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Fwd = Canadian University Developing 'Mind Reading' Device

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  • Frits Westra
    Forwarded by: fwestra@hetnet.nl (Frits Westra) Original Subject: Far Shores News Story: Canadian
    Message 1 of 1 , Sep 29, 2001
      Forwarded by: fwestra@... (Frits Westra)
      Original Subject: <URL:http://www.100megsfree4.com/farshores/nmind.htm> Far Shores News Story: Canadian University Developing 'Mind Reading' Device
      Original Date: Fri, 28 Sep 2001 18:42:46 -0400 (EDT)

      ========================== Forwarded message begins ======================

      >>>>>> FarShores News

      Posted Sep 28.01

      Canadian University Developing 'Mind Reading' Device
      [Original headline: 'Mind-reading' machine to help disabled]

      VANCOUVER (CP) -- A mind-reading device being developed by a
      University of Victoria biologist and a team of 40 other volunteers
      could allow severely disabled people to communicate more effectively.

      "We have a sense deep down that this is going to work whereas six
      months ago it was a hope," said Nigel Livingston.

      The device, called a Cyberlink, is being developed to pick up brain
      signals from disabled people who can't speak and must instead use
      tedious means to communicate with others.

      The Cyberlink will look like a headband. People wearing it will have
      electrodes placed on their head to pick up brain signals.

      Livingston said test subjects have already shown that people can
      control their brain signals depending on what they're thinking about.

      To communicate a message, disabled people would generate varying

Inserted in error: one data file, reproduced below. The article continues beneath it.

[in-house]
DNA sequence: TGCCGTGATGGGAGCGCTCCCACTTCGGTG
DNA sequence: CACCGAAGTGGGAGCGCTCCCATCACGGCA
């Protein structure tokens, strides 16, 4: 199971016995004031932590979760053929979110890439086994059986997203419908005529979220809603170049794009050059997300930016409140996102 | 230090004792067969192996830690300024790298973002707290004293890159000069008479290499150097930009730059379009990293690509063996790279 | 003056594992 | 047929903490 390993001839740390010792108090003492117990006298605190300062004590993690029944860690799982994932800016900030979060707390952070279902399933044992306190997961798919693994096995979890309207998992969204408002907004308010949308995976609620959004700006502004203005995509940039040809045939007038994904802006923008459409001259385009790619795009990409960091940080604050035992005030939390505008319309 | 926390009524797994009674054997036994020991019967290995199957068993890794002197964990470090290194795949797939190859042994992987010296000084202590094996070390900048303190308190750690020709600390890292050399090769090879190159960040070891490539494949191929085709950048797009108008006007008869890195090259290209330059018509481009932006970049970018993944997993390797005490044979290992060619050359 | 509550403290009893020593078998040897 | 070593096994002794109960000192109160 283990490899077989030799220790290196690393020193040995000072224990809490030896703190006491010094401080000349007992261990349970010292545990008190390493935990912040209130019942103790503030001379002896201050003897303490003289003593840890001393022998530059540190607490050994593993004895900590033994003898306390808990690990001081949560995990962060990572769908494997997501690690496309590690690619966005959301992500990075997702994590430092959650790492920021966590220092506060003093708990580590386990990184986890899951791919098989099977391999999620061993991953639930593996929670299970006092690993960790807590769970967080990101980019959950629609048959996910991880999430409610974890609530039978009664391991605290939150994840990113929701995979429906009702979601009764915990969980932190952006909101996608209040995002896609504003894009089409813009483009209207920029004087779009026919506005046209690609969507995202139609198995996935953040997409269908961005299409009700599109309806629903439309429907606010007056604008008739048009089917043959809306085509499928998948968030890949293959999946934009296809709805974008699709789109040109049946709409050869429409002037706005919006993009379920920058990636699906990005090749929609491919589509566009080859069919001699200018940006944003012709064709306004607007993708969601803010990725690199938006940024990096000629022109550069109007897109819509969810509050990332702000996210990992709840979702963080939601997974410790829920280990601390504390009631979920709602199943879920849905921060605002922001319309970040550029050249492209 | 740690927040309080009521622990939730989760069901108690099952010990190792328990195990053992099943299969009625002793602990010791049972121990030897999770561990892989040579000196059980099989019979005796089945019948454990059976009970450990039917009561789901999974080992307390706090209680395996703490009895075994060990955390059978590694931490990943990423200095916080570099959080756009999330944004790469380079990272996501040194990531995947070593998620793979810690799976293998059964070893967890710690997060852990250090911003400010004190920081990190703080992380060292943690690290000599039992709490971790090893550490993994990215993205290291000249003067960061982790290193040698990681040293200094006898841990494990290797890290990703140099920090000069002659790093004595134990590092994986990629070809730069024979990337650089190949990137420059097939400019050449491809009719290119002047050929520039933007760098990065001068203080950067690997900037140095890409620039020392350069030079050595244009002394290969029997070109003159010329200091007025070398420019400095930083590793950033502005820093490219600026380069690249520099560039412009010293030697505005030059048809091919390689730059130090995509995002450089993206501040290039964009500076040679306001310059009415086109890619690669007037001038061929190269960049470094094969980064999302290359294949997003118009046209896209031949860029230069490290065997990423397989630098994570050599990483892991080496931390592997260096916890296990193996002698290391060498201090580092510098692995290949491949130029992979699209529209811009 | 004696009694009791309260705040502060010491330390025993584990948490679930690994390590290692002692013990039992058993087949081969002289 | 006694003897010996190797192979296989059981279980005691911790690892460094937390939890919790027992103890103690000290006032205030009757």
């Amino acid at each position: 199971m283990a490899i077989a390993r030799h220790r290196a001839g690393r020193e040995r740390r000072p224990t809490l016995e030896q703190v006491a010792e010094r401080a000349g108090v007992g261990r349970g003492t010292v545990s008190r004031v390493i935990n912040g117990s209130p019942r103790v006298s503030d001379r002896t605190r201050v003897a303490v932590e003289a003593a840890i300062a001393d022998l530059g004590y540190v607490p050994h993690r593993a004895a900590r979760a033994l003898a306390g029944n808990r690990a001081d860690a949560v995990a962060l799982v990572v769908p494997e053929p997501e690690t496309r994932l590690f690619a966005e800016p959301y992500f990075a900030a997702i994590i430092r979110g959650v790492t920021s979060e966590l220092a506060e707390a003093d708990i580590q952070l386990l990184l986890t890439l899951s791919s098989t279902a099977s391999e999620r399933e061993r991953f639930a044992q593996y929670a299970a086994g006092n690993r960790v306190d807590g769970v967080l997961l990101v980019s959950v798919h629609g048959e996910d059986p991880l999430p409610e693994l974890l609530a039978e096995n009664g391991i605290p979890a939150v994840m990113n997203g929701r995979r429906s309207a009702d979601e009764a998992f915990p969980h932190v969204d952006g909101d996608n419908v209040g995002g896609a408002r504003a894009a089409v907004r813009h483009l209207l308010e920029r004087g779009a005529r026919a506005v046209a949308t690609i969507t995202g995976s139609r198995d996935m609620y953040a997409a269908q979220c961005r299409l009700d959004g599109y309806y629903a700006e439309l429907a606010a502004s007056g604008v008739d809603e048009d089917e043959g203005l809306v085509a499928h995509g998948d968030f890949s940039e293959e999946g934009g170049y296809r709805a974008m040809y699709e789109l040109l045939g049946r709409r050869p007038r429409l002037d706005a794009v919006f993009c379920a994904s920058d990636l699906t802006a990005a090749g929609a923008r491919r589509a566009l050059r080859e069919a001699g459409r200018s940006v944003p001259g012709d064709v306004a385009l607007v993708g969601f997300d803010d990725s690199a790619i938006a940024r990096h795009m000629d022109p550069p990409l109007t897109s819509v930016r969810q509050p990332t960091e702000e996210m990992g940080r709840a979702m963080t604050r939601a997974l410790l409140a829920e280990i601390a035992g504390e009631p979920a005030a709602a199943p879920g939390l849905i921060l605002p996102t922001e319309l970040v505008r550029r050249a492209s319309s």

brain frequencies for a certain letter of the alphabet to form words,
      much like Morse code.

      Signals would be sent into a computer attached to the Cyberlink. The
      researchers hope that eventually, a voice synthesizer will be used to
      translate the information into electronic speech.

      The science-fiction-like work has been dubbed the Claire Project
      after Claire Minkley, an exceptionally bright Grade 12 student who
      has a genetic condition similar to cerebral palsy.

      Claire, 17, currently communicates using her eyes -- looking to the
      right or left -- and pointing to groups of letters on a letter board.

      The process requires help from her parents or an aide and is
      extremely tiring because it yields only about 20 words an hour, said
      John Minkley, Claire's father.

      Communication is slowed down further because involuntary muscle
      spasms interfere with Claire's attempts to get her message across, he

      Despite requiring a wheelchair and being unable to speak or write
      because she has poor muscle control, Claire is a straight-A student
      who wants to study physics and math in university.

      "We're very excited about the project because Claire's success at
      university really depends on developing a better communication system
      than she has at present," Minkley said.

      Livingston said the goal is to train Claire and others to control
      their brain wave patterns, much like fully functional people can
      control movements by using their muscles.

      Livingston said Claire's ability to solve complicated problems in her
      head and memorize pages of information means she has tremendous
      control over some brain processes.

      "We're very confident that she'll be able to go beyond that in terms
      of generating coherent brain signals," he said.

      The research project involves the University of Victoria Assistive
      Technology Team, a group that includes electrical engineers,
      physiologists, psychologists, machinists and neuroscientists.

      Undergraduate and graduate students are also volunteering by
      developing software.

      The device being developed by Livingston's team is modelled on one
      used by U.S. air force pilots who must perform several tasks while
      flying a plane.

      Story originally published by:
      CNews | Camille Bains - Sep 27.01

      All Copyrights co are acknowledged.

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